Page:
If you’ve ever taken a walk outside to “clear your head,” it turns out you were onto something. Scientists, doctors, and the average person have long known that time spent in nature can have de-stressing, mood-boosting effects. They just haven’t been exactly sure why.
Sure, we can surmise that pretty scenery, the chirping of birds and the fluttering of leaves are inherently soothing. But scientists wanted to know what exactly changes – in our minds and our brains – when we walk in nature.
Scientists from Stanford University suspected that the effect may have to do with brooding – or its scientific term, morbid rumination. You know, the state of mind where we over-focus on the negative aspects of our lives: beating ourselves up for not getting that promotion or lamenting the end of a relationship. Rumination is associated with increased activity in the brain’s subgenual prefrontal cortex, and too much of it can lead to depression.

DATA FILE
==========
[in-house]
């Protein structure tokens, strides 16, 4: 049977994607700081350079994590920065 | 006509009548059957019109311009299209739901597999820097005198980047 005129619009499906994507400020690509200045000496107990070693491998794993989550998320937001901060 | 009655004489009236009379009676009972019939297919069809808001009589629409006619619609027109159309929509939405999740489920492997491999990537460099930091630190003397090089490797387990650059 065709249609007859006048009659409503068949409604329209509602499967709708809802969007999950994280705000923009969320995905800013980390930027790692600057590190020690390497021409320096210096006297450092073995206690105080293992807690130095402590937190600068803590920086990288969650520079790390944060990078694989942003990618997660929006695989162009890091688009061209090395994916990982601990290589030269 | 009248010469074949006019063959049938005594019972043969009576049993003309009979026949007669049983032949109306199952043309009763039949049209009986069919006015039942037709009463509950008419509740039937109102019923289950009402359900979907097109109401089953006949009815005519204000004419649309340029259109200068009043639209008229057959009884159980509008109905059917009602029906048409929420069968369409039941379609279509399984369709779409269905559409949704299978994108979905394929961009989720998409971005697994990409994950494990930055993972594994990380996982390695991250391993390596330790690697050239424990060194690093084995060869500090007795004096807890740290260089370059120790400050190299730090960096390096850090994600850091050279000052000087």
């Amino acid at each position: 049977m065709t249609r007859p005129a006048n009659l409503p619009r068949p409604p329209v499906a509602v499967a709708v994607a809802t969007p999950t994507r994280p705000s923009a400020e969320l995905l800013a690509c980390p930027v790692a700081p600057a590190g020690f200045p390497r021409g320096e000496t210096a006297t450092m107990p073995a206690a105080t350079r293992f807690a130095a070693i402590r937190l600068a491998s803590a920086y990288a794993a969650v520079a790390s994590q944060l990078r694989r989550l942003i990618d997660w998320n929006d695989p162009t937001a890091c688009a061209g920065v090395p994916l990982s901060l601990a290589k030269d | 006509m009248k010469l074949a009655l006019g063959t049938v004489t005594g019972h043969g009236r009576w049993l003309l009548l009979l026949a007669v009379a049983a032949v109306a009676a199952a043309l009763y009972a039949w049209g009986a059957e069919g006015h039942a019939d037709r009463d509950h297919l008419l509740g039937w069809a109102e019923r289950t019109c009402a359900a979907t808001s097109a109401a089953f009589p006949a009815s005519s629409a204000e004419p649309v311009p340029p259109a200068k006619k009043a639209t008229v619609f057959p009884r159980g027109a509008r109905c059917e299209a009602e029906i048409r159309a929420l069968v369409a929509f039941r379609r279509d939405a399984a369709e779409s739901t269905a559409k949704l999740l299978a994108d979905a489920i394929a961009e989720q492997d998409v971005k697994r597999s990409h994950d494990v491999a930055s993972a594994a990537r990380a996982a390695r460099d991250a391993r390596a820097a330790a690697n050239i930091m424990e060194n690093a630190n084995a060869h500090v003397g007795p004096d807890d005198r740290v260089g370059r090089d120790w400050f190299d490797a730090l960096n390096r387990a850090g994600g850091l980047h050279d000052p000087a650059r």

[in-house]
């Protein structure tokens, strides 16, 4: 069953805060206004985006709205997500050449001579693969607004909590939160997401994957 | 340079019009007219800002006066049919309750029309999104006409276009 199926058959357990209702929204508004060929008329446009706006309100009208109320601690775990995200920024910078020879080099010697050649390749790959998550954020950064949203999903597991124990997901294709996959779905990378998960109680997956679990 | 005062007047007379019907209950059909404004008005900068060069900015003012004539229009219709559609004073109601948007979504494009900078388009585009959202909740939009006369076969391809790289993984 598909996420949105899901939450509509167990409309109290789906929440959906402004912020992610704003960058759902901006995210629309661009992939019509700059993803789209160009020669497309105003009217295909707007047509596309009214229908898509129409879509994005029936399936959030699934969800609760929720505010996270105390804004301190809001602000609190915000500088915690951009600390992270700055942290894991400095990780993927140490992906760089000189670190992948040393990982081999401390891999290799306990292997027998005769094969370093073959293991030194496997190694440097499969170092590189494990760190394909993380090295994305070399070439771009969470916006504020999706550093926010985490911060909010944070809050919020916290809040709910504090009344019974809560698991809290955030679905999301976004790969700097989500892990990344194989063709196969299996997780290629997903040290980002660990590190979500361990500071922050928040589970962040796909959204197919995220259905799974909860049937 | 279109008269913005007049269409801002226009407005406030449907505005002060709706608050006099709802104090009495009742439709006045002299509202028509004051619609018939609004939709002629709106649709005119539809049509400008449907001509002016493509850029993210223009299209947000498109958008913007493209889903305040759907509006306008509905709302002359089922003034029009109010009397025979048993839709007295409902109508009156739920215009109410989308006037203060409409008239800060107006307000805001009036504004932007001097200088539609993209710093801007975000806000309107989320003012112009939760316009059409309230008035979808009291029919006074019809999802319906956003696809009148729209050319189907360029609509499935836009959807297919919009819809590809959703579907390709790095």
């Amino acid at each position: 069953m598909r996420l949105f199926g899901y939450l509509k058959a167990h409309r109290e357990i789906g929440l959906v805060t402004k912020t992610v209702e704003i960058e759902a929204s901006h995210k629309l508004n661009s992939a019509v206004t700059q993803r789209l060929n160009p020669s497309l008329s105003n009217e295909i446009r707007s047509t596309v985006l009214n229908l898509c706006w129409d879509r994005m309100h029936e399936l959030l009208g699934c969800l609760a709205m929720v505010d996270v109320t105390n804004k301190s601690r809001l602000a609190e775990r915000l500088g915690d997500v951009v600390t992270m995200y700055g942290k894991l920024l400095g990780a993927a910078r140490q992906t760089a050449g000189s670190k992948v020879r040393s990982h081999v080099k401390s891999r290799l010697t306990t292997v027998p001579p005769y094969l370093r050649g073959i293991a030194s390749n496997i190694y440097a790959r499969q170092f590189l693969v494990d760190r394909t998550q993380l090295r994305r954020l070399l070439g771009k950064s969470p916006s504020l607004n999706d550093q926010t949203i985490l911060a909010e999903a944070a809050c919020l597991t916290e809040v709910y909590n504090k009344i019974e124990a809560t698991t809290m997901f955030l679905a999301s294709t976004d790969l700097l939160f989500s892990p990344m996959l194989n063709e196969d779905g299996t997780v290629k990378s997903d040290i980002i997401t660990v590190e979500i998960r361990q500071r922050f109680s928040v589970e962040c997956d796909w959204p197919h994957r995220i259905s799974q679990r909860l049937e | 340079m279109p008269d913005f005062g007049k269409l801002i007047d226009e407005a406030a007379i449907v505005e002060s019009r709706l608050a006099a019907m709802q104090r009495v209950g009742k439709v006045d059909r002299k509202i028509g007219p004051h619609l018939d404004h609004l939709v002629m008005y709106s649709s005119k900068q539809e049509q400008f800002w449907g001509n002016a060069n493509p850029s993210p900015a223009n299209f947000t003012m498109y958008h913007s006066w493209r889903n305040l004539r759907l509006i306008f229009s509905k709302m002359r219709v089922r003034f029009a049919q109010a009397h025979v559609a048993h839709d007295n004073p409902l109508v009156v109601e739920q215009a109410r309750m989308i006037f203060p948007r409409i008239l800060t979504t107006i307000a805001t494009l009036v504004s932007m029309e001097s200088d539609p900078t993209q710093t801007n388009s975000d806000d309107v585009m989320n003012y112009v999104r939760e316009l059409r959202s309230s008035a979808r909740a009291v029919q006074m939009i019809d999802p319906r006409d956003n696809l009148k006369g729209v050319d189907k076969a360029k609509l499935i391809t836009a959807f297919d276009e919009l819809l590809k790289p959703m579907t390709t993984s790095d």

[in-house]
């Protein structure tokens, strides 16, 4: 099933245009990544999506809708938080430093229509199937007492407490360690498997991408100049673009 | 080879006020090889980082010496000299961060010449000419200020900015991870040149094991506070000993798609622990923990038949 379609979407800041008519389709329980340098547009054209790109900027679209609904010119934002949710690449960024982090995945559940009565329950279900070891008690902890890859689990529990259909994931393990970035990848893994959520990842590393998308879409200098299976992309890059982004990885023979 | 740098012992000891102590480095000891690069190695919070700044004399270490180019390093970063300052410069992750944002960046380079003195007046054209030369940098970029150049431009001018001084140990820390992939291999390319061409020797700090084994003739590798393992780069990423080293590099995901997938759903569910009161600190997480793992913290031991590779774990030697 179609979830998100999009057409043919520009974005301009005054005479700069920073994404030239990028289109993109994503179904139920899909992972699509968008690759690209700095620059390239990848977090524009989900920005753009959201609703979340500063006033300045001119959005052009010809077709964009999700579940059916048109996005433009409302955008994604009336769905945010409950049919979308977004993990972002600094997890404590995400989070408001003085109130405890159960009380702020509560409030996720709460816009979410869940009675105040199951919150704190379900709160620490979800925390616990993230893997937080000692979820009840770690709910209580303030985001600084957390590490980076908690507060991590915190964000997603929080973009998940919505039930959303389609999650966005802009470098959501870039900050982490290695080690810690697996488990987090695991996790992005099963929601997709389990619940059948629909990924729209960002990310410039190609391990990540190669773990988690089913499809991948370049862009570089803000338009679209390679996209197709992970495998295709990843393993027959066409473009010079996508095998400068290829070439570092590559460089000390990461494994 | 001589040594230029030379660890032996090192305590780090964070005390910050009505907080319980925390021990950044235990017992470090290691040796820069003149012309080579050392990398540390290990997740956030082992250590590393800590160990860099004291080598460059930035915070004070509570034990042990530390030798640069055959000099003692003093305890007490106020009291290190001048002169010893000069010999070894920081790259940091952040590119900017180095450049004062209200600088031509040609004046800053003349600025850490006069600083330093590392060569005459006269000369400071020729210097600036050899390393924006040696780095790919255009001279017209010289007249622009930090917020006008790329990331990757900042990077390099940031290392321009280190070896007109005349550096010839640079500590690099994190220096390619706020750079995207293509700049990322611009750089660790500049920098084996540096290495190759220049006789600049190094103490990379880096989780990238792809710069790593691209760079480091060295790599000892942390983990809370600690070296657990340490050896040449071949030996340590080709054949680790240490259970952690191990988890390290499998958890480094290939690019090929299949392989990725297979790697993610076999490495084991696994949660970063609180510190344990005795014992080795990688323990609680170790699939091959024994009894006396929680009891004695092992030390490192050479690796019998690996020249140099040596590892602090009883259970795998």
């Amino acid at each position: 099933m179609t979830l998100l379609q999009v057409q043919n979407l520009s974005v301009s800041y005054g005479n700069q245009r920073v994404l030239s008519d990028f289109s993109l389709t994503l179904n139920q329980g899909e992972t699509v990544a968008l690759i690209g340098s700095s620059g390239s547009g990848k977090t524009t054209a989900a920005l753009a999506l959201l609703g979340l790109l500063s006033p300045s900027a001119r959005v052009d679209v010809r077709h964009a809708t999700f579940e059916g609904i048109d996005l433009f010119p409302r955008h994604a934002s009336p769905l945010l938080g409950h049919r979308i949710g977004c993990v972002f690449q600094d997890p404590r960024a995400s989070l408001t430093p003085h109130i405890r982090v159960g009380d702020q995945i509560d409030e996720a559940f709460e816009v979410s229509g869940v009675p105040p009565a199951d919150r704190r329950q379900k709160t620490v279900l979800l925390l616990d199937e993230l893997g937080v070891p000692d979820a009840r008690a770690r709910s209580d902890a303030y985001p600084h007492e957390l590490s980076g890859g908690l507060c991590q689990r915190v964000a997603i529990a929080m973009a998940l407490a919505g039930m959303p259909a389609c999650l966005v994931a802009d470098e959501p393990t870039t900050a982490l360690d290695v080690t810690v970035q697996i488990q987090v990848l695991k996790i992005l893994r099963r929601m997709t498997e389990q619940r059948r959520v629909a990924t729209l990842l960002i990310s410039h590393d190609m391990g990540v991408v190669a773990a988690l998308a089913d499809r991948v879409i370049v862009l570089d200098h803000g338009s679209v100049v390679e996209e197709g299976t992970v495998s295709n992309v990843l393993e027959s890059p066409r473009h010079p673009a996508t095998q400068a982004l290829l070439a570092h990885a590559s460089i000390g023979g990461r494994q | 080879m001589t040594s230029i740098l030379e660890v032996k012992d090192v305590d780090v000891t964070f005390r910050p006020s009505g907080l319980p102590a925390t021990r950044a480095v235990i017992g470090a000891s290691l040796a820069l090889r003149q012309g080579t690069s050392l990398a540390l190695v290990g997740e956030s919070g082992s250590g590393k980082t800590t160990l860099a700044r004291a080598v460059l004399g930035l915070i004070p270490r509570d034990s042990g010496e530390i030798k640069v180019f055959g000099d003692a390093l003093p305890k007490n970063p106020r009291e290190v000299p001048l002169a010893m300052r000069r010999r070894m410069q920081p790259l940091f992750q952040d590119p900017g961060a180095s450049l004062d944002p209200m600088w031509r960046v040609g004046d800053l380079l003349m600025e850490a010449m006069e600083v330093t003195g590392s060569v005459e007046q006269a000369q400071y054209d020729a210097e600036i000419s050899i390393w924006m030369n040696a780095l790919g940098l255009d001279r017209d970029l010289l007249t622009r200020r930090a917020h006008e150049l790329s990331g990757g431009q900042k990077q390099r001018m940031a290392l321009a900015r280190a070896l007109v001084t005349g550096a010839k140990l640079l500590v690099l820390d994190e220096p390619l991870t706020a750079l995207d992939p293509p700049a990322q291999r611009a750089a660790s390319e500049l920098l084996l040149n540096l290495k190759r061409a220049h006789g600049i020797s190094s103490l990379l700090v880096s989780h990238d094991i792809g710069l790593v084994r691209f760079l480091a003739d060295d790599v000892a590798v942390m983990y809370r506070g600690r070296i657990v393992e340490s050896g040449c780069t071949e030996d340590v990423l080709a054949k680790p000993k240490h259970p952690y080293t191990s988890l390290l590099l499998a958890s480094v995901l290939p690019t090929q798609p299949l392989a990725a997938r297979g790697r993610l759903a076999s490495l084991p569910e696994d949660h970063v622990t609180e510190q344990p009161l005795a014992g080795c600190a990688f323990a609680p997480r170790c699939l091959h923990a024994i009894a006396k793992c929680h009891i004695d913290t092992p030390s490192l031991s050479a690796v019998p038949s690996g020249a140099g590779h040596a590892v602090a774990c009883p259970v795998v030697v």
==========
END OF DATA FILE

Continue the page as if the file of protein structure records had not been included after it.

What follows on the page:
The Stanford researchers gave participants – all city-dwellers – both a brain scan and a questionnaire assessing their levels of rumination. They were then sent out on a 90-minute walk. Half walked in an area of rolling green hills, while the other half walked along a highway. When they were done, researchers re-administered the scan and the questionnaire. Lo and behold, those who enjoyed green space reported less rumination and decreased activity in their subgenual prefrontal cortex. Those who walked on the busy highway did not improve on either measure.
These findings underscore the importance of contact with nature, especially in urban areas. Next time you find yourself brooding – find a park and take a walk.
Produced in collaboration with WAMC Northeast Public Radio, this podcast originally aired on September 14, 2015. To access a full archive of Earth Wise podcasts, visit: www.earthwiseradio.org.
Photo courtesy of Craig Dennis.